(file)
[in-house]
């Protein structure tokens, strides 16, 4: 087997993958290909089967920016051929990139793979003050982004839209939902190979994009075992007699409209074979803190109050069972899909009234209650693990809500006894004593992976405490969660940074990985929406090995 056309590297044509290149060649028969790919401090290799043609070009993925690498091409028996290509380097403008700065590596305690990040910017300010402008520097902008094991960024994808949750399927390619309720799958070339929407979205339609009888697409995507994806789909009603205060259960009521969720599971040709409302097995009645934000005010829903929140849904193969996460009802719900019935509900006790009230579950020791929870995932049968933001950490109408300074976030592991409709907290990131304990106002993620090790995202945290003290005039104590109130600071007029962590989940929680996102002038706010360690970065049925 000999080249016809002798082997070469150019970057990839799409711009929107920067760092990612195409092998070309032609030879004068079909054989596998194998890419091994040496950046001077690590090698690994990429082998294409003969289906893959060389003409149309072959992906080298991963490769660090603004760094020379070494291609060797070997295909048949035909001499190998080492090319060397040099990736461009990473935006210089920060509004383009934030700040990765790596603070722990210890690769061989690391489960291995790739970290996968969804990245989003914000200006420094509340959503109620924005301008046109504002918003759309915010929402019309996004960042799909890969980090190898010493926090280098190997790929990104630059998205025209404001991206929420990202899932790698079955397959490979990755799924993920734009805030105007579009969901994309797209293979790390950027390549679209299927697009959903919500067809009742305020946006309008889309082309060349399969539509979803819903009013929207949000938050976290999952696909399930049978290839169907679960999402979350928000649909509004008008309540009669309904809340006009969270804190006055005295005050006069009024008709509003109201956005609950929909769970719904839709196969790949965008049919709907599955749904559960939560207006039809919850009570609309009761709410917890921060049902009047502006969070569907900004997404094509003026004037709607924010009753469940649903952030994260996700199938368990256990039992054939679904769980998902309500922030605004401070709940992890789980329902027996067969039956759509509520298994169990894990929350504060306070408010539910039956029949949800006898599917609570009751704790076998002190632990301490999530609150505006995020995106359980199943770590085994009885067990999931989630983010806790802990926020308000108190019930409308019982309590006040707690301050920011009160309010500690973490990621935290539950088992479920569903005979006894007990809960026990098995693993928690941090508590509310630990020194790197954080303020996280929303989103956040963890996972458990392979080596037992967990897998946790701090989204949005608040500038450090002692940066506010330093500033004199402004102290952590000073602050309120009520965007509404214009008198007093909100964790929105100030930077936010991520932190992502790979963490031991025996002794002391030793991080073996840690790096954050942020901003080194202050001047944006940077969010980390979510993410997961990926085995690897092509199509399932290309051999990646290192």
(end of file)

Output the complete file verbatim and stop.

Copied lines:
[in-house]
């Protein structure tokens, strides 16, 4: 087997993958290909089967920016051929990139793979003050982004839209939902190979994009075992007699409209074979803190109050069972899909009234209650693990809500006894004593992976405490969660940074990985929406090995 056309590297044509290149060649028969790919401090290799043609070009993925690498091409028996290509380097403008700065590596305690990040910017300010402008520097902008094991960024994808949750399927390619309720799958070339929407979205339609009888697409995507994806789909009603205060259960009521969720599971040709409302097995009645934000005010829903929140849904193969996460009802719900019935509900006790009230579950020791929870995932049968933001950490109408300074976030592991409709907290990131304990106002993620090790995202945290003290005039104590109130600071007029962590989940929680996102002038706010360690970065049925 000999080249016809002798082997070469150019970057990839799409711009929107920067760092990612195409092998070309032609030879004068079909054989596998194998890419091994040496950046001077690590090698690994990429082998294409003969289906893959060389003409149309072959992906080298991963490769660090603004760094020379070494291609060797070997295909048949035909001499190998080492090319060397040099990736461009990473935006210089920060509004383009934030700040990765790596603070722990210890690769061989690391489960291995790739970290996968969804990245989003914000200006420094509340959503109620924005301008046109504002918003759309915010929402019309996004960042799909890969980090190898010493926090280098190997790929990104630059998205025209404001991206929420990202899932790698079955397959490979990755799924993920734009805030105007579009969901994309797209293979790390950027390549679209299927697009959903919500067809009742305020946006309008889309082309060349399969539509979803819903009013929207949000938050976290999952696909399930049978290839169907679960999402979350928000649909509004008008309540009669309904809340006009969270804190006055005295005050006069009024008709509003109201956005609950929909769970719904839709196969790949965008049919709907599955749904559960939560207006039809919850009570609309009761709410917890921060049902009047502006969070569907900004997404094509003026004037709607924010009753469940649903952030994260996700199938368990256990039992054939679904769980998902309500922030605004401070709940992890789980329902027996067969039956759509509520298994169990894990929350504060306070408010539910039956029949949800006898599917609570009751704790076998002190632990301490999530609150505006995020995106359980199943770590085994009885067990999931989630983010806790802990926020308000108190019930409308019982309590006040707690301050920011009160309010500690973490990621935290539950088992479920569903005979006894007990809960026990098995693993928690941090508590509310630990020194790197954080303020996280929303989103956040963890996972458990392979080596037992967990897998946790701090989204949005608040500038450090002692940066506010330093500033004199402004102290952590000073602050309120009520965007509404214009008198007093909100964790929105100030930077936010991520932190992502790979963490031991025996002794002391030793991080073996840690790096954050942020901003080194202050001047944006940077969010980390979510993410997961990926085995690897092509199509399932290309051999990646290192």